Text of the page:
Perhaps if the Tea Party people started with taking back school lunch, the rest will follow. You never know what unintended consequences will crop up.

FN1: It is always interesting to me that while we are supposedly striving for equality in our country, the government persists in dividing us up by race on everything. What difference does it make when you are measuring kids obesity? Is there a scientific reason for this distinction? If so, is the genetic difference the same for Hispanics and African Americans? I doubt it. This is another example of nonsensical politics distorting the facts. If you group all kids together at least 1/3 of them are porkers. The info, by the way, can be found at: http://www.annecollins.com/obesity/statistics-obesity.htm

Thursday, April 8, 2010


Nearly half of US households escape fed income tax reads today's headline. And Easter Sunday was tax freedom day in Arizona-the date after which all the money you earn is actually yours. Ironic to me as I sit here paralyzed with fear as the clock ticks closer to April 15. We have already paid a ton of taxes but if history prevails it will turn out that it was not enough. This despite the fact that:

  1. I work almost entirely for the purpose of giving my money to a state- run educational institution for which I get absolutely no tax relief.
  2. I donate a fair amount of time each year to my local Superior Court for the purpose of helping people find ways to solve their own disputes without further burdening our court system.
  3. I have no available nontaxable retirement options because I am for the most part self- employed and the tax ceiling is so low it is almost not worth it, I would be better off just saving it in my mattress.
  4. Aside from getting a passport I have very little use for the services of the federal government: for example, I have no need for FDA protection-I shop local farmer's markets and use no prescription drugs, have no ability to claim unemployment compensation, that sort of thing. Obviously we benefit from infrastructure and are grateful for water, sewer, roads and the like but we also pay our monthly utility bills.
  5. We provide substantial support to other adults in our lives for which we receive no tax considerations despite the fact that in doing so the government is not been asked to bear that burden.
  6. We give hours of volunteer time annually to various causes for which we get no personal benefit whatsoever aside from doing our part for our community.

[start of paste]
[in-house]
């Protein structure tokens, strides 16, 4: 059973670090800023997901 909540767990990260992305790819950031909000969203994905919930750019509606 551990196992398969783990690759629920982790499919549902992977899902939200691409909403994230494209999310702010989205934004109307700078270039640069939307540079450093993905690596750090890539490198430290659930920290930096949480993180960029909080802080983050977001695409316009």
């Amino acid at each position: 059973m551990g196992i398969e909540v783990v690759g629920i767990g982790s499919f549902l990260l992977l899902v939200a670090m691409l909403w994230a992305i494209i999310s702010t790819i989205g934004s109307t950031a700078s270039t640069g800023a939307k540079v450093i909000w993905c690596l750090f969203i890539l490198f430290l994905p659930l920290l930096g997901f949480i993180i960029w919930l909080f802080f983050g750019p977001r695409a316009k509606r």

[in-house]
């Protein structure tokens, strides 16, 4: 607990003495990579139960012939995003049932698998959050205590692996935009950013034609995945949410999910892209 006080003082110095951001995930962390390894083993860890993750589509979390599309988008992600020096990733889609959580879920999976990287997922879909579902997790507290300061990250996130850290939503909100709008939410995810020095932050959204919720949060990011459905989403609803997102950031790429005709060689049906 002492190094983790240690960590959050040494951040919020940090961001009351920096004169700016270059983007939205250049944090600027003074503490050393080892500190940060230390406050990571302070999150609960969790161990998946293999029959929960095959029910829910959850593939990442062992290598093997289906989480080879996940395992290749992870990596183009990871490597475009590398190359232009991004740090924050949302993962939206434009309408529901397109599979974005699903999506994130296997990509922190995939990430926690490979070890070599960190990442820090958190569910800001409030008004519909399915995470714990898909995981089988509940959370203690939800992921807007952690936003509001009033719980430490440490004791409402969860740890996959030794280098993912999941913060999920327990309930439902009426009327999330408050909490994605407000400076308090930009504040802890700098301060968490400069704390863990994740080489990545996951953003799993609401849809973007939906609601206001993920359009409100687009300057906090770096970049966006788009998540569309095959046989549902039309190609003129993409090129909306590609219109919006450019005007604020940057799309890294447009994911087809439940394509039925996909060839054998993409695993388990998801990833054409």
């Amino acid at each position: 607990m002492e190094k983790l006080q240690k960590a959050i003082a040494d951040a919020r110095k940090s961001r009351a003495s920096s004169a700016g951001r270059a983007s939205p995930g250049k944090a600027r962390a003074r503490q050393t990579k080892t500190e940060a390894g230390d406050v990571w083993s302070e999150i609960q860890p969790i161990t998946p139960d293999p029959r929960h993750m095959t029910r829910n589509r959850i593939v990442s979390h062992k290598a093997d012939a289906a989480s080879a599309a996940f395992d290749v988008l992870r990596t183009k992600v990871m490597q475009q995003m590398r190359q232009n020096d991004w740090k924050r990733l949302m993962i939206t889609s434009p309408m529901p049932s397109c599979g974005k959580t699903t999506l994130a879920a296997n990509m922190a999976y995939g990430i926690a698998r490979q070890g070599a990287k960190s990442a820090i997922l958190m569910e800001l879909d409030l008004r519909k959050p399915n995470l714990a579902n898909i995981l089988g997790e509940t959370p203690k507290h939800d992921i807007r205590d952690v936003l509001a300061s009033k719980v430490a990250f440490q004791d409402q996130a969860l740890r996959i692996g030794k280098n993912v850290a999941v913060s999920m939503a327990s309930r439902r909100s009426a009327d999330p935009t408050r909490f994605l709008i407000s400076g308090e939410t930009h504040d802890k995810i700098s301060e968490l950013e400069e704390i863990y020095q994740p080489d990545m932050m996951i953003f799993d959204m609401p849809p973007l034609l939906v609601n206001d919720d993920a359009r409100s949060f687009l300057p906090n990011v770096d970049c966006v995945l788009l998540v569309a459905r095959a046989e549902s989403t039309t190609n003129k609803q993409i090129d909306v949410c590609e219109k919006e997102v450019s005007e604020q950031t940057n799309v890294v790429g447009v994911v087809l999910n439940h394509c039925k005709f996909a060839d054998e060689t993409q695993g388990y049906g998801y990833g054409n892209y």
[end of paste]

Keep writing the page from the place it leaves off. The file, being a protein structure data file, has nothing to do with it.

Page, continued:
7. I recycle everything I can; turn off the lights when I leave the room and even emptied my separate freezer for a time to cut my energy use.
  8. I am not upside down in my house and have no debt to speak of other than a mortgage.
  9. Once I had to call the cops because someone shot me with a dart when I was walking my dog down a busy street and a few years before that had a burglary when there was a halfway house in the neighborhood but otherwise I have not accessed the services of law enforcement. ( I threw this in given the headlines yesterday about some towns imposing a fee for the privilege of calling 911.)


There are only two of us and we pay our way and then some. Yet I am burdened with paying the way for many others through no fault of my own. The mere thought of having a tax bill on top of everything else right now is driving me crazy. Tell me, where is the incentive to contribute when half the people get off scot-free? And this is before Obamacare and the deficit payments kick in. What have we done to ourselves?


I got this analysis of the cash for clunkers program (another government "benefit" that we did not qualify for, as with all these programs there is always something in the fine print that excludes us) that shows how well all this tax money gets used. It seems pertinent in the context of having to pay.


Just look at how the stupid Cash for Clunkers car buyers got taken to the cleaners: If you traded in a clunker worth $3,500, you got $4,500 off for an apparent "savings" of $1,000.
However, you will have to pay taxes on this $4,500 of "income" next April 15th (something no auto dealer told you). In addition, you most likely traded in a car that was already paid for. Now you have 4 or 5 years of payments on a car that you may not have needed, and costing you more per month than the averaged fuel, maintenance and upkeep you were dealing with while driving your 'clunker'.


But wait; it gets even worse: You also got ripped off by the dealer. For example, every dealer here in LA was selling the Ford Focus with all the goodies, including A/C, auto transmission, power windows, etc for $12,500 the month before the "Cash for Clunkers" program started. Then, when the "Cash for Clunkers" came along, they stopped discounting the cars' retail price and instead sold them at the full list price of $15,500. So, you paid $3,000 more than you would have the month before... (Honda, Toyota, and Kia played the same list price game that Ford and Chevy did).


So let's do the final tally here: You traded in a car worth: $3,500; You got a discount of: $4,500 --------- Net so far +$1,000.


But you have to pay: $1,350 in taxes on the $4,500 (if in the 30% tax bracket) ---------
Net so far: -$350.


And you paid: $3,000 more than the car was selling for the month before ----------Net -$3,350 loss. We could also add in the additional taxes (sales tax, state tax, etc.) on the extra $3,000 that you paid for the car, along with the 5 years of interest on the car loan, but let's just stop here.

So who actually made out on the deal? The feds collected taxes on the car along
> with your increased income tax on the $4,500 they "gave" you. The car dealers made an extra $3,000 or more on every car they sold along with the kickbacks from the manufacturers and the loan companies. The manufacturers got to dump lots of cars they could not give away the month before. And the poor, stupid consumer. . .. got saddled with even more debt that they cannot afford.